Watts had colleagues, but not friends. He was lonely in Washington, says one senior GOP leadership aide: "I mean, J.C. isn't a white guy with black skin. He's a black guy."

Now the black guy is going, leaving Congress bereft of even one elected African American Republican voice for the first time since 1990. It is a worrisome development for a party trying to sell itself as the home of compassionate conservatism. Every bit as damaging, in its own way, as public nostalgia for segregation.

It was a dozen years between the defeat of Sen. Edward Brooke (R-Mass.) in 1978 and the election of Rep. Gary Franks (R-Conn.) in 1990; before that, it was 32 years in the wilderness.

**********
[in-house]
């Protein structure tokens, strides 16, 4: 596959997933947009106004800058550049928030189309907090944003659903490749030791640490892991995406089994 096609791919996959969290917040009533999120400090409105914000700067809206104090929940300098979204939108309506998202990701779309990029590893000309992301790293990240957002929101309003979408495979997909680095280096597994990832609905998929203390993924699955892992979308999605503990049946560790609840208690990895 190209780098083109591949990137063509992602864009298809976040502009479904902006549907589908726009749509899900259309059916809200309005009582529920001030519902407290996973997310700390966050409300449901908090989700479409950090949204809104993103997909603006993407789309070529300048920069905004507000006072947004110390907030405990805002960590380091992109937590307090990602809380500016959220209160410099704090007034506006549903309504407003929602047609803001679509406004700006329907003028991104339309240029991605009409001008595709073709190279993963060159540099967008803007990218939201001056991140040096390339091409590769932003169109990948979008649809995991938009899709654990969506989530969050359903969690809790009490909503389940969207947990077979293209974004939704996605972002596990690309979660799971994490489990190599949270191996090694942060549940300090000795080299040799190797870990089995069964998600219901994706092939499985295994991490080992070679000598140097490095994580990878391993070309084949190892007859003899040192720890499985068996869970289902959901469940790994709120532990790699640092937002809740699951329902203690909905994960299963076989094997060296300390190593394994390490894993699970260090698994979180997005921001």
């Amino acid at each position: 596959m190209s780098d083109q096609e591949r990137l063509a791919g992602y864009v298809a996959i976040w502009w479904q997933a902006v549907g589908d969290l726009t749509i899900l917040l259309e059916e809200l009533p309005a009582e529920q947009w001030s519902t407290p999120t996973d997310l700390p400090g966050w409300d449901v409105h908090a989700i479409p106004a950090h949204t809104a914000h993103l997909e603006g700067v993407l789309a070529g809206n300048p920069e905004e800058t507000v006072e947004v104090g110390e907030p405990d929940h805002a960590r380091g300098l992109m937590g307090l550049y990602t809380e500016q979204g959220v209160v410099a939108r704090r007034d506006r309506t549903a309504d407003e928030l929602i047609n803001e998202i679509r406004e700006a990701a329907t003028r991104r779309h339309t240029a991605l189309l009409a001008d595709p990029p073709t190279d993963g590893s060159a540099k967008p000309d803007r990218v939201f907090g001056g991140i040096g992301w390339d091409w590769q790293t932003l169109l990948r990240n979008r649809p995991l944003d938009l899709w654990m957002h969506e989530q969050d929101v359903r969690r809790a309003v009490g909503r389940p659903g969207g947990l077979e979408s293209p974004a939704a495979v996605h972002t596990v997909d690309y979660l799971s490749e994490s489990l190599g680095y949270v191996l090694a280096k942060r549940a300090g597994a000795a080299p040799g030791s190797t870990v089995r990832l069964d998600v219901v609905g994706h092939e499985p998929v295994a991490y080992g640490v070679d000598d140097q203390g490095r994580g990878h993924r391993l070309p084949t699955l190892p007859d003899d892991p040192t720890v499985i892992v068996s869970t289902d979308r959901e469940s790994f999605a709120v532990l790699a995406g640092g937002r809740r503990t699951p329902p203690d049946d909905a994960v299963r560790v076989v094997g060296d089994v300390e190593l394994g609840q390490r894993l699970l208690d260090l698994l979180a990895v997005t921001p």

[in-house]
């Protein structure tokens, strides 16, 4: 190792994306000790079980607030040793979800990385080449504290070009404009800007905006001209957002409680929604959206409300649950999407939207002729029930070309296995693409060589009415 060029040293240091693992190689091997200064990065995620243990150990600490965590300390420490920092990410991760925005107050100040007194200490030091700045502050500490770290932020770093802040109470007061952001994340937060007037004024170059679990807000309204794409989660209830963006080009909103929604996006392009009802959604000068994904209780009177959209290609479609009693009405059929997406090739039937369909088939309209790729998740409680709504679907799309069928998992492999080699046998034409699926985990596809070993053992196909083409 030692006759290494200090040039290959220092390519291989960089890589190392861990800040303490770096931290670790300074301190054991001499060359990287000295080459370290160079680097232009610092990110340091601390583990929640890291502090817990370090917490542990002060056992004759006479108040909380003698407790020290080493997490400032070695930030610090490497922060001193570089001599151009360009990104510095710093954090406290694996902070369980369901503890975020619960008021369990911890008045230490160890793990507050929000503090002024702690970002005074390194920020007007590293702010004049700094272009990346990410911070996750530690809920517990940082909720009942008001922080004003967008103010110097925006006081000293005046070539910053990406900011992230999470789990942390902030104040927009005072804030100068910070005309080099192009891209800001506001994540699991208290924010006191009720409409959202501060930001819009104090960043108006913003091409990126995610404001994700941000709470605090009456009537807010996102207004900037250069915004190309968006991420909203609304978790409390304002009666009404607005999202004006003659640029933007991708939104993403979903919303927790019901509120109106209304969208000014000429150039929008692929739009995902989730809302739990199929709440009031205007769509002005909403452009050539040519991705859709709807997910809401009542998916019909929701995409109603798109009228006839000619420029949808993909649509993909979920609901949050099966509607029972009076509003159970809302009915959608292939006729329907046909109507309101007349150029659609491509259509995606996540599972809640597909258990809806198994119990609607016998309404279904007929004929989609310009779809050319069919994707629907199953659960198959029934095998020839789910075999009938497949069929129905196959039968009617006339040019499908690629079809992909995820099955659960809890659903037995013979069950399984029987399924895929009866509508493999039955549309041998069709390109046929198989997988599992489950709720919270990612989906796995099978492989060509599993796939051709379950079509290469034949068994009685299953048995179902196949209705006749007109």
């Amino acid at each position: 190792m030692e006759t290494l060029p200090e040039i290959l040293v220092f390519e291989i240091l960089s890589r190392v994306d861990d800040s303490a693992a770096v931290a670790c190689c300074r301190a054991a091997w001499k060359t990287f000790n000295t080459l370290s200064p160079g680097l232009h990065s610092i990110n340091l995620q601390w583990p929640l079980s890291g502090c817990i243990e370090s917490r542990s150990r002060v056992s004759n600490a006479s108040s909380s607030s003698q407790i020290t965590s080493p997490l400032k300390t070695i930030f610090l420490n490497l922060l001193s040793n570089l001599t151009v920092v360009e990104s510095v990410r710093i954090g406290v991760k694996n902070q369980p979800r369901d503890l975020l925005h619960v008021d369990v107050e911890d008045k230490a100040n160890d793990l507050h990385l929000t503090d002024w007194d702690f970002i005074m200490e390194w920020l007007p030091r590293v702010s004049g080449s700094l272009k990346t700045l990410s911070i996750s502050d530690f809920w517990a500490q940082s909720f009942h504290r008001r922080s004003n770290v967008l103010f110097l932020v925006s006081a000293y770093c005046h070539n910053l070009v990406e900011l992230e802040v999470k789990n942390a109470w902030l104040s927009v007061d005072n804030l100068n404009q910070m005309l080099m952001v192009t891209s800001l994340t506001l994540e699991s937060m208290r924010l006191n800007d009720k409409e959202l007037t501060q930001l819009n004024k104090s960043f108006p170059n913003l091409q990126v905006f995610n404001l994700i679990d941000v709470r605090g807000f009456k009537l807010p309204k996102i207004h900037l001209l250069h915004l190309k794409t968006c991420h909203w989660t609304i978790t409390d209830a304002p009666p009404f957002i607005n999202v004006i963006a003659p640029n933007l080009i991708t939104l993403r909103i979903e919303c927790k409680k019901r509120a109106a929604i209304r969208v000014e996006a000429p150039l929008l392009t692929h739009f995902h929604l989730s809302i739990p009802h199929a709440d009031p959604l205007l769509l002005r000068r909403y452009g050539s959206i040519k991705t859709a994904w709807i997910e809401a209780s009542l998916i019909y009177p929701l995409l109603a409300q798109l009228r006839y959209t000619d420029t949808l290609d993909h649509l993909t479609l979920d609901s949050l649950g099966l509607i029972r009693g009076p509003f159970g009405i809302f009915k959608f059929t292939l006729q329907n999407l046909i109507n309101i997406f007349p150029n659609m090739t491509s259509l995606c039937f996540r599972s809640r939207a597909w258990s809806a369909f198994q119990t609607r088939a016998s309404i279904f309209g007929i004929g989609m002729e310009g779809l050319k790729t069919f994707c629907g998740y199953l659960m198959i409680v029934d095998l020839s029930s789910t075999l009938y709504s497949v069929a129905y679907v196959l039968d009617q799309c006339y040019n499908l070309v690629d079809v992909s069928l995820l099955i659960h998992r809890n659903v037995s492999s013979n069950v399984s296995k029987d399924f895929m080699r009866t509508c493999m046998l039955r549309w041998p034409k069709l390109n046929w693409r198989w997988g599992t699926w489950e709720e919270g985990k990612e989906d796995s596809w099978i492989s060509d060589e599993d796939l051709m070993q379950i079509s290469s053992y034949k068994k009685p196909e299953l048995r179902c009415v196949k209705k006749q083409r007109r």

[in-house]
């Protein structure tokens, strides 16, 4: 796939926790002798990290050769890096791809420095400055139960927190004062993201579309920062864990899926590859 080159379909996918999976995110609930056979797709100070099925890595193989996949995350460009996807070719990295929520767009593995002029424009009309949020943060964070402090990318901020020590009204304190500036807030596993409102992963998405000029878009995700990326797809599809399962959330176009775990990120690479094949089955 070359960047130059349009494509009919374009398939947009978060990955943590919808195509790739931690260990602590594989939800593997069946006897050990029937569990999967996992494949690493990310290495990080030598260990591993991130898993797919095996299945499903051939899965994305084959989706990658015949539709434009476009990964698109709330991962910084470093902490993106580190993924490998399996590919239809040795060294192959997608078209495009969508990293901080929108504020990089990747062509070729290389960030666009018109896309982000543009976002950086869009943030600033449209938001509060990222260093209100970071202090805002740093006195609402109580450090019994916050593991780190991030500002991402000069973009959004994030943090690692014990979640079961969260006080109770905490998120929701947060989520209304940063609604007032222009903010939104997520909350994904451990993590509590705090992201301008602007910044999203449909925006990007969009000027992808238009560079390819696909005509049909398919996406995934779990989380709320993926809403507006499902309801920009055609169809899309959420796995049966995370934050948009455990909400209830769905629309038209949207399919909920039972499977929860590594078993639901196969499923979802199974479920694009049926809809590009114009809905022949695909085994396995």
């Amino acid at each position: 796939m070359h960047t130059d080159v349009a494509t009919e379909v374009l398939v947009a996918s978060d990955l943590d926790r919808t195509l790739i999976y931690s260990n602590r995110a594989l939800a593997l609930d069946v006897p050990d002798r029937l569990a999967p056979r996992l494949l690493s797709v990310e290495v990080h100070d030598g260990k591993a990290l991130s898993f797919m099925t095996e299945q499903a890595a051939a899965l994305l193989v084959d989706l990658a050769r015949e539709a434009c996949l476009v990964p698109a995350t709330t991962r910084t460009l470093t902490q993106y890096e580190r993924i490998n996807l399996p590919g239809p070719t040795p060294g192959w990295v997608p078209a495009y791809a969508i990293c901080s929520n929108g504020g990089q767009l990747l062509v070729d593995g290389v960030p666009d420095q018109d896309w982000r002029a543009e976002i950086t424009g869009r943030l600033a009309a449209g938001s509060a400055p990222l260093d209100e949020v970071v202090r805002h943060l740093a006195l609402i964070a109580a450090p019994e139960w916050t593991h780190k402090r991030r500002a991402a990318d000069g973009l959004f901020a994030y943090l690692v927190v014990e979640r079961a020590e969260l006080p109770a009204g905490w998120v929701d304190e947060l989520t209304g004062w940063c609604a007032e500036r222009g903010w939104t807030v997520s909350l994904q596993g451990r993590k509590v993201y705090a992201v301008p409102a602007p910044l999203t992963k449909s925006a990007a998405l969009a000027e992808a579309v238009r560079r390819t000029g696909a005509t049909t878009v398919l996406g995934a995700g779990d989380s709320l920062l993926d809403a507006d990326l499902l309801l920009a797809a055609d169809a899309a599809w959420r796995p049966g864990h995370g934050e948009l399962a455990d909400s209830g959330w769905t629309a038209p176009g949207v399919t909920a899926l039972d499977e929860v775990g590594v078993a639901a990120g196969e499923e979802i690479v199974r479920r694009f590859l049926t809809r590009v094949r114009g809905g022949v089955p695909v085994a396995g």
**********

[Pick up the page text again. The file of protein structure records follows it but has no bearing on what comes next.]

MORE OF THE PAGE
"I think for any caucus on any level to be absent the black perspective is a deficiency," says the Rev. DeForest "Buster" Soaries, a black Republican who lost a race against Rep. Rush Holt (D-N.J.) in November.

"There are racial dynamics to everything," he says, and whites can stumble into offensive statements without even realizing it. Sometimes "it gets down to a certain word in a press release that the majority just misses but the minority community picks up on it." Soaries has spent a great deal of time explaining the loaded term "state's rights" to young white Republicans. "They're thinking of a conservative model of a government construct, but if you say it to black people they're thinking George Wallace or Mississippi and those states that wanted the right to continue with segregation." Without Watts, Republicans in Congress will have to work hard to to bring non-elected black Republicans into their process, Soaries says.